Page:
Anatomy of a Crash

By: The Phony Prognosticator

© 2000 All Rights Reserved

Many of the regular visitors to this website have seen reference graphs from my proprietary stock market model. One may ask how this model is affected when a market crash occurs. Let's take a quick look at how it functions during the 1987 market crash and how money could have been made (or not lost) by using it.

Refer to the graph of the signal from the proprietary model below. The signal indicates that the investor is in a buy position for almost three months throughout the summer. Then it gives a clear and unequivocal signal to sell by being frozen for several weeks all the way up to the point when prices plunge over the cliff.

crash1.gif (8494 bytes)

An investor following this signal would make make money during the 1987 crash even though the model provides an alert several weeks before the actual event. This early signal to sell (just before the final bubble--if you call that early) does not provide the maximum realizable profit from the investment, but would have saved the investor from a substantial loss occurring several weeks later.

From time to time it is good to remind oneself what an actual crash looks like. It then becomes easy to put normal market upturns and downturns into perspective. Many investors today are abnormally concerned when the market declines several hundred points, not realizing that on a percentage basis, the decline is actually quite small.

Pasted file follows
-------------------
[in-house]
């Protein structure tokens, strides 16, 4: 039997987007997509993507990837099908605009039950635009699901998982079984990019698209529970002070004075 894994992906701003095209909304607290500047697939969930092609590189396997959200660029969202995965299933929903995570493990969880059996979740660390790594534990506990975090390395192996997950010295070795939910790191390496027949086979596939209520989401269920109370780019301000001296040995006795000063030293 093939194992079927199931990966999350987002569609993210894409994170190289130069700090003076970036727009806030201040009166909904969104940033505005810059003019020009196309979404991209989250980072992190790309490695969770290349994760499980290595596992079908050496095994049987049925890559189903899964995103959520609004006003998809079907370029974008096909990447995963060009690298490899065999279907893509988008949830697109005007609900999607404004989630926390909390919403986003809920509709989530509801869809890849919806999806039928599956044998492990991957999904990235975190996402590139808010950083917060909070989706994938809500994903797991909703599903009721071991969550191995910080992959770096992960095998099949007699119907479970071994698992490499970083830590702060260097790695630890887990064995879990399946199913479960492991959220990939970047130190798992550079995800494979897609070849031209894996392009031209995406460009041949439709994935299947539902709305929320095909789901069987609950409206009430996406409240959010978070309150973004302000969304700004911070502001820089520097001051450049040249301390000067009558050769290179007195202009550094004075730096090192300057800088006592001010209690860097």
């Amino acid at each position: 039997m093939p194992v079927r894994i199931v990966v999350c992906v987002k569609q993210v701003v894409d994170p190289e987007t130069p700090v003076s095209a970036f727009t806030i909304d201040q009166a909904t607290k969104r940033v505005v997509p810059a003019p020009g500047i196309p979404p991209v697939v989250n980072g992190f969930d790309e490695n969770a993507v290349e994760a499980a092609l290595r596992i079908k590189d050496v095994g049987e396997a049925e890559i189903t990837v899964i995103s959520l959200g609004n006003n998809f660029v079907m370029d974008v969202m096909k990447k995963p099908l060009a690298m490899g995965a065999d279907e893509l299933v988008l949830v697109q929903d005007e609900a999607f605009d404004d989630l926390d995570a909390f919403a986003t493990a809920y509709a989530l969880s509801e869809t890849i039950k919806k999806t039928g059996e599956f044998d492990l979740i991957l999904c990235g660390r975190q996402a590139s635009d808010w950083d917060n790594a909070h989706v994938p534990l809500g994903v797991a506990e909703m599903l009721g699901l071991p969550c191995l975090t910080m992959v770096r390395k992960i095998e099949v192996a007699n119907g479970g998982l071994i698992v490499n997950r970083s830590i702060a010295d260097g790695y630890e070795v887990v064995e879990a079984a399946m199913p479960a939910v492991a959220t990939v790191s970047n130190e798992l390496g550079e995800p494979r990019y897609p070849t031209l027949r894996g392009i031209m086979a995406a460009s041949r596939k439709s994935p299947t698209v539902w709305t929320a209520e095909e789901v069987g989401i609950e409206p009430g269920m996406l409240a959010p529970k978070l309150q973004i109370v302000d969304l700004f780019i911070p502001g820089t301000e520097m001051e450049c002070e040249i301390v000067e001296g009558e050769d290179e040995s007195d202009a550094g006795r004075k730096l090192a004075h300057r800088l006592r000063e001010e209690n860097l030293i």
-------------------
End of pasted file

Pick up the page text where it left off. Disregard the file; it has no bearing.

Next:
Why is looking at the relationship between the moving averages and the Relative Strength Indicators important? Prior to the crash, the longer moving averages begin to cross over the shorter ones as prices begin to fall. The prices and moving averages begin to look like water going over Niagara Falls as they continue to drop. At this point, how valid does the Relative Strength Indicator become? Refer to the graph below.

crash2.gif (16387 bytes)

Examine the chart closely to see that RSI gave a strong signal -- well before the plunge of prices into an almost bottomless pit. The sell signals are indicated by ovals and the rectangles indicate buy signals. As you can see, these are all valid signals based on what the market actually did. Two or three strong signals before a crash are common, and this is what occurred. The final signal is very strong.


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